- Your bedder will ensure your boxes are cleaned and returned to their correct places
Students are billed individually for the electricity which they use from the plug sockets in their room. The price which college charge for electricity has risen sharply (by around 80%) during the past year, and it is probable that further price rises will occur in the reasonably near future. It is therefore important—both in financial and environmental terms—that you try to keep your electricity usage to a comfortable minimum. This can be achieved by switching off appliances when not in use (rather than using a standby function), by using low-energy bulbs in lamps, and by avoiding the purchase of goods which are liable to use large amounts of energy.
It is now college policy to fit energy saving light bulbs whenever bulbs need replacing, and we are naturally keen that you do not undo these changes by fitting conventional bulbs of your own. Though energy saving bulbs initially tended to brighten quite slowly and to produce low quality light, recent technological improvements have eliminated many of these limitations, and at present most brands (certainly including Phillips) produce good quality light instantaneously.
To help you assess the energy consumption of different electrical appliances, the college has purchased a number of energy meters which can be borrowed from the Porters’ Lodge at either Wychfield Site or the Central Site. They are easy to use and will give you an accurate impression of how you are using energy.
The heating throughout college is powered either by electricity or gas, and must therefore be linked to the growing problem of global warming. It consequently very important that people only use heating facilities when it is genuinely necessary and that they try other means of keeping warm in preference to those that consume gas or electricity.
One of the best ways to cut down on heating is to wear appropriate clothing for the time of year. This naturally involves wearing coats and gloves when outside, but also wearing multiple layers of clothing whilst inside. This should be seen not as an inconvenience, but as an opportunity for sartorial accomplishment—jumpers and scarves can all look very fetching if chosen carefully. It is irresponsible in cold weather to wear thin, insubstantial clothing and then to rely upon the heating to provide you with the necessary warmth.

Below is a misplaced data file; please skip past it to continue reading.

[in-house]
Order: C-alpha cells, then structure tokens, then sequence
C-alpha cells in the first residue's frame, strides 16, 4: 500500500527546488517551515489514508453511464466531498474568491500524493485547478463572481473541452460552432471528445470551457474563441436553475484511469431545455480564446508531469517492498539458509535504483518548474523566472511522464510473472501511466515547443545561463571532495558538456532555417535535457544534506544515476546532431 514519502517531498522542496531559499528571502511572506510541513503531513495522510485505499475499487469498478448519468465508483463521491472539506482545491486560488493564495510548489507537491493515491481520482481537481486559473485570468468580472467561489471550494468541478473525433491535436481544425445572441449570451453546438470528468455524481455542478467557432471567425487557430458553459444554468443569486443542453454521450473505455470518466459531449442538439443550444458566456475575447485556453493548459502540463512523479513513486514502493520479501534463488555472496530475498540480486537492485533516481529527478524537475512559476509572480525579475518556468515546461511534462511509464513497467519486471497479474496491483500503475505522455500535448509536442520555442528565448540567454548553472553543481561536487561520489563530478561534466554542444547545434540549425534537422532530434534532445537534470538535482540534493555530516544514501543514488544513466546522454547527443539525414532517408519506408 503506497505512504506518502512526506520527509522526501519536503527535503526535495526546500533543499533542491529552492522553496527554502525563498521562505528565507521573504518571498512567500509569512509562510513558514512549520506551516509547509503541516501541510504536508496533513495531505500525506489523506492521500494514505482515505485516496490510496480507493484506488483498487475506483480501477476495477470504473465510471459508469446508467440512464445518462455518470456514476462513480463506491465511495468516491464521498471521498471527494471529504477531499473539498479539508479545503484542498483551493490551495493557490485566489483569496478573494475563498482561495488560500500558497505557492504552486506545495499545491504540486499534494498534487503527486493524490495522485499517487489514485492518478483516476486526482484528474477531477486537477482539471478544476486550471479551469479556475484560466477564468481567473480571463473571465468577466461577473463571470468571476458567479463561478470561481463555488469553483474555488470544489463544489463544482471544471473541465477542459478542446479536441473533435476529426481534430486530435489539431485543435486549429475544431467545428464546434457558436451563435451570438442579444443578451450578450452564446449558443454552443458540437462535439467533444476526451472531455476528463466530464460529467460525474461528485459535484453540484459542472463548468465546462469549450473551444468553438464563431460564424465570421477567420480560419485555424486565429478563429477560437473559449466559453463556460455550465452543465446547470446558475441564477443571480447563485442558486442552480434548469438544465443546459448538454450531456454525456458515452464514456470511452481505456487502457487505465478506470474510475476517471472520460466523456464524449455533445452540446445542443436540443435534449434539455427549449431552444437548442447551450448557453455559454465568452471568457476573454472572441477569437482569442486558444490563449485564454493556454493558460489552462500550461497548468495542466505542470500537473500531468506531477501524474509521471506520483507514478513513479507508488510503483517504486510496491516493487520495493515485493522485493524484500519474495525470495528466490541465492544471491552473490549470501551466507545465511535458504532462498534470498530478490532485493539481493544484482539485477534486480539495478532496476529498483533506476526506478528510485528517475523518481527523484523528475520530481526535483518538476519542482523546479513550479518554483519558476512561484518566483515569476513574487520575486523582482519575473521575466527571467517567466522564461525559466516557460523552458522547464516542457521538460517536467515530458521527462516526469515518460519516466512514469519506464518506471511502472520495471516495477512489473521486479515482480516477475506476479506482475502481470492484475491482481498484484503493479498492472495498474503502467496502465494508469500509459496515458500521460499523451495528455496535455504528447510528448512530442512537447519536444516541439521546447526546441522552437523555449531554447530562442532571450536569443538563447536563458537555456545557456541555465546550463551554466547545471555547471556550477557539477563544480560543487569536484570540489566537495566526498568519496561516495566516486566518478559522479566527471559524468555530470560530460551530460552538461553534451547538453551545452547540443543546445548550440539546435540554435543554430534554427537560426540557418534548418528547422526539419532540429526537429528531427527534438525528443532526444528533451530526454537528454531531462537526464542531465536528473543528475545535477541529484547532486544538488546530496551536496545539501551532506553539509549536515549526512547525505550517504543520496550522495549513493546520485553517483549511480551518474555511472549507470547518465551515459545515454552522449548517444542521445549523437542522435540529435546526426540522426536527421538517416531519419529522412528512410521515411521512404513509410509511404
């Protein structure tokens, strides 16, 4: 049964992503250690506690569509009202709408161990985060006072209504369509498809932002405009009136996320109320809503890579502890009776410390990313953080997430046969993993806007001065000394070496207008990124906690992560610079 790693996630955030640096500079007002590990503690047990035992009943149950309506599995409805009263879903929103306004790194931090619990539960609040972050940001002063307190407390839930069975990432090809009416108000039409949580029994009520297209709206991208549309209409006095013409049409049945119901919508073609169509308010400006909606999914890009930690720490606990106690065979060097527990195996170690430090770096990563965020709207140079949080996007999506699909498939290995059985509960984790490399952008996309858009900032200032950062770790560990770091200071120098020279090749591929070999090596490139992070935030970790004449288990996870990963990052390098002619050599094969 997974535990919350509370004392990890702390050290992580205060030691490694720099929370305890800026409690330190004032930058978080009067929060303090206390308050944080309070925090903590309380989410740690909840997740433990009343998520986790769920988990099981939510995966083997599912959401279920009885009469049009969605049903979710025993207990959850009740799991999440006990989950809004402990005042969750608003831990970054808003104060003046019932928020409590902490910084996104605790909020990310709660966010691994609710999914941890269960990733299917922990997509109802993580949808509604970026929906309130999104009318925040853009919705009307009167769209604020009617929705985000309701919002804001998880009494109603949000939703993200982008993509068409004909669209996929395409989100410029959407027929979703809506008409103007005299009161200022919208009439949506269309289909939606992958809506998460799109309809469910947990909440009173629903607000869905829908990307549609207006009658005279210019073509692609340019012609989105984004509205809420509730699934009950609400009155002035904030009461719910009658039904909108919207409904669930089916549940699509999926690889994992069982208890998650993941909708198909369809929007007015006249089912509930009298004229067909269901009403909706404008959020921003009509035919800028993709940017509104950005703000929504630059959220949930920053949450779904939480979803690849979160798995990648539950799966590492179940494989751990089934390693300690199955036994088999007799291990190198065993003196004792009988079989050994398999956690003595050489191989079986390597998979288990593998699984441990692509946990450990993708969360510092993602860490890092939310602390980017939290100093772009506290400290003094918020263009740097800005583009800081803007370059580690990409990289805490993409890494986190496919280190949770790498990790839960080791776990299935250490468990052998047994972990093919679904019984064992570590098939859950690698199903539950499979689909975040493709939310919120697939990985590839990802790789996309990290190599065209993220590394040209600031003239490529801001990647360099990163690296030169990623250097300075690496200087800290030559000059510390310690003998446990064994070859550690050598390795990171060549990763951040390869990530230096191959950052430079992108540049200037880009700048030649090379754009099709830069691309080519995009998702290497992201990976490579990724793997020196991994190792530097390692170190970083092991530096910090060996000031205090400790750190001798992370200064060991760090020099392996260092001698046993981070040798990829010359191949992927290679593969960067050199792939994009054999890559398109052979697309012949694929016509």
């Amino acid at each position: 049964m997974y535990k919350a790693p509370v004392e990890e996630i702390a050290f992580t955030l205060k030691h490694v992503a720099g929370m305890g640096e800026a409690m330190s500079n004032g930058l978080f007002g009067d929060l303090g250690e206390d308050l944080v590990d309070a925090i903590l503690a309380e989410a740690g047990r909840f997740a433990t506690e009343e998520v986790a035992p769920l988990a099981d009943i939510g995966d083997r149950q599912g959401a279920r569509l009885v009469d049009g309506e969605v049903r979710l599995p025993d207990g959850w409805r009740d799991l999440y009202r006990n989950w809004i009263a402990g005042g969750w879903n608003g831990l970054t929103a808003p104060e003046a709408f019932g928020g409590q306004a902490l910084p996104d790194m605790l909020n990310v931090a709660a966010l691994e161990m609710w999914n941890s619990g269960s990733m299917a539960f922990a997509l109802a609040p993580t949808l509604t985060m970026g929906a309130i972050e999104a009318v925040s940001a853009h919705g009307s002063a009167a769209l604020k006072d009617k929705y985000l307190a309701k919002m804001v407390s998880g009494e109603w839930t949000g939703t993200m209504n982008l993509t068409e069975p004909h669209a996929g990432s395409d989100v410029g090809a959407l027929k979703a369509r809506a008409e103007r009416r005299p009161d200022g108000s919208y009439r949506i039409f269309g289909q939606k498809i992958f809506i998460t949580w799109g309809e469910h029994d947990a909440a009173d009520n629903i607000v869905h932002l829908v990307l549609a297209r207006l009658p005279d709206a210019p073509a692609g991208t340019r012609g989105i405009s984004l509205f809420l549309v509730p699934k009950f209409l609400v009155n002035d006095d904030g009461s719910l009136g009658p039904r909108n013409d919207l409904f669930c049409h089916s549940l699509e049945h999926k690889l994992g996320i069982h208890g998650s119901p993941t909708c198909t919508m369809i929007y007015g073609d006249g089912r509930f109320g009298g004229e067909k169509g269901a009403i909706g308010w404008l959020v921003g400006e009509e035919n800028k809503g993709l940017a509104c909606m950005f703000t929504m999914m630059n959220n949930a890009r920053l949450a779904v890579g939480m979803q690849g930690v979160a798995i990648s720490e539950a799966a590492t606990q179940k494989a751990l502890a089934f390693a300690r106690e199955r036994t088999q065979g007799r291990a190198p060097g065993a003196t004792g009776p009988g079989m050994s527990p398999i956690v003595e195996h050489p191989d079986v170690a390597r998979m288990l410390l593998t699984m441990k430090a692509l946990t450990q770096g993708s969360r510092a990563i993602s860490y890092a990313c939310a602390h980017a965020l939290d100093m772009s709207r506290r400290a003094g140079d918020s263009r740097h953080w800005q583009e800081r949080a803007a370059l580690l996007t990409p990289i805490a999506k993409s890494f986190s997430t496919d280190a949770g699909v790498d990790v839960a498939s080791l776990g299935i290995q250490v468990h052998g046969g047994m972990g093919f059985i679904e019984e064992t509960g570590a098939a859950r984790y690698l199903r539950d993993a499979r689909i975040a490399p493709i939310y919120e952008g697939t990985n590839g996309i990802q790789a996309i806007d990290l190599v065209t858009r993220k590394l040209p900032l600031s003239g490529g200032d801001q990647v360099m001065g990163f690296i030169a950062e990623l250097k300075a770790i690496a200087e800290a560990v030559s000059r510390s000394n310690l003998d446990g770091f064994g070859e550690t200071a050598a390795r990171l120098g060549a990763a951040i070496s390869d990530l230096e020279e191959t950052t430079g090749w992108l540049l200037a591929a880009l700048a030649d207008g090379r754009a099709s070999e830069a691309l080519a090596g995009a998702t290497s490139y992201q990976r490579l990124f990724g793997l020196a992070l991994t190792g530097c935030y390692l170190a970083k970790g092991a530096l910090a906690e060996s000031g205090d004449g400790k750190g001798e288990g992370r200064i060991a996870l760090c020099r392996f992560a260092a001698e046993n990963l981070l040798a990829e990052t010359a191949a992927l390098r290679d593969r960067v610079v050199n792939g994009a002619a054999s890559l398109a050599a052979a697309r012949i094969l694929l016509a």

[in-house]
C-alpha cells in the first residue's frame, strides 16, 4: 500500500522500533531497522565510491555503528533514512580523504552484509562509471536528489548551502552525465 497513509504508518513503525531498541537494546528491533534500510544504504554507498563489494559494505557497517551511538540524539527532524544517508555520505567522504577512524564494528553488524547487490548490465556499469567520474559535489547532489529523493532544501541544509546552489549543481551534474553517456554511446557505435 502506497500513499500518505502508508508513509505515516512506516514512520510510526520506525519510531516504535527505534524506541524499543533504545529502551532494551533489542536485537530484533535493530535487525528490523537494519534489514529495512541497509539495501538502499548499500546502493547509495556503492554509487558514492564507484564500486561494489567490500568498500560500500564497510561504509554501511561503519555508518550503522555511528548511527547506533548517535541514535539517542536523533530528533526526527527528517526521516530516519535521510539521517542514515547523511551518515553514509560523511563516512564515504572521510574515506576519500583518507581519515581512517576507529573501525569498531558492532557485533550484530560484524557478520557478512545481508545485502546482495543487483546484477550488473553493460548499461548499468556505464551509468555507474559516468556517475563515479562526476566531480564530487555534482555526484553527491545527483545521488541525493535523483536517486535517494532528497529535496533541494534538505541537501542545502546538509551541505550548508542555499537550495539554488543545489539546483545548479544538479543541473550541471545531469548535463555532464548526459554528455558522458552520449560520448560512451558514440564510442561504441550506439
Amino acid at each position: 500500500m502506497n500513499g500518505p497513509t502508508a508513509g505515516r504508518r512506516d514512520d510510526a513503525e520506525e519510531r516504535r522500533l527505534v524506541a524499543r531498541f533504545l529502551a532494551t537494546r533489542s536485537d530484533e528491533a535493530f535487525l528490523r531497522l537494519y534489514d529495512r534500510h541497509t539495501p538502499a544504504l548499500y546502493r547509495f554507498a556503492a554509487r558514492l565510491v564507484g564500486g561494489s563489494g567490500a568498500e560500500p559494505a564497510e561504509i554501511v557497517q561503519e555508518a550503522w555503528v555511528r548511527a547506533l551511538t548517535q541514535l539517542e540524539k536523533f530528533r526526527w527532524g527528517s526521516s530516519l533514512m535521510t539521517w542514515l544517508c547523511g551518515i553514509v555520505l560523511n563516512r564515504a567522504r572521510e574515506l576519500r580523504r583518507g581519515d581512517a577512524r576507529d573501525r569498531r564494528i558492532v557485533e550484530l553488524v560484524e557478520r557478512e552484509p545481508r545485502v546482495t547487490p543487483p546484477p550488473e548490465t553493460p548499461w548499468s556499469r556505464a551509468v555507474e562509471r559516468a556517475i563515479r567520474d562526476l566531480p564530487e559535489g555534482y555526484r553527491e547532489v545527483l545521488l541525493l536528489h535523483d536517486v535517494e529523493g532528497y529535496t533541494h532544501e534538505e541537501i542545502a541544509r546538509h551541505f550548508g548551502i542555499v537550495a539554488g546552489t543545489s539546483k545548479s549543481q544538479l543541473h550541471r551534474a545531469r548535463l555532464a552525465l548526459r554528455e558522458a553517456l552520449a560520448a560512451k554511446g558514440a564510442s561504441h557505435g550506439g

Another means of keeping warm is to take regular physical exercise. Even a fairly short period of running, cycling, or just a brisk walk will keep you warm for some time afterwards and is also likely to improve your mental performance.
Try to avoid travelling by air whenever possible. Many locations in Europe and beyond can be reached quite economically by train and coach. The experience of doing so does not need to be difficult or uncomfortable, and the fact that you can watch the gradual changes in the scenery around you may make for a more authentic travelling experience. To help you plan your travels, try visiting the Seat61 website.
The following section provides a list of easily to implement ‘green tips’:
- Those who eat lunch/dinner regularly at College can bring along their own mug for coffee instead of using the paper ones provided.
- College printers are defaulted to print double-sided. However, you can go the extra mile and print 2 pages per A4 side, thus saving even more paper.
- Always try to use a lid when cooking food on a hob, so that the heat is not allowed to escape. It will also speed-up cooking rice, pasta and vegetables!
- Only wash clothing when you have enough dirty clothing to fill an entire machine. You might also combine washing with friends, or hand-wash individual items if you are in a hurry.
- Turn-off as many appliances as possible and turn down the heating when leaving your room for a longer time.
- Don’t be afraid to correct the mistakes of other people, even if it means fishing the odd plastic bottle out of a rubbish bin.
- Amend the oversights of other people by removing recyclable items from ordinary bins and putting them in the proper recycling bin.
- Encourage other people to act responsibly by informing them politely about recycling and low-energy living.
For a broader guide to ethical and environmentally sound living in Cambridge, please visit the CUSU Green website. The CUSU organises campaigns and various Green events that might be of interest for you!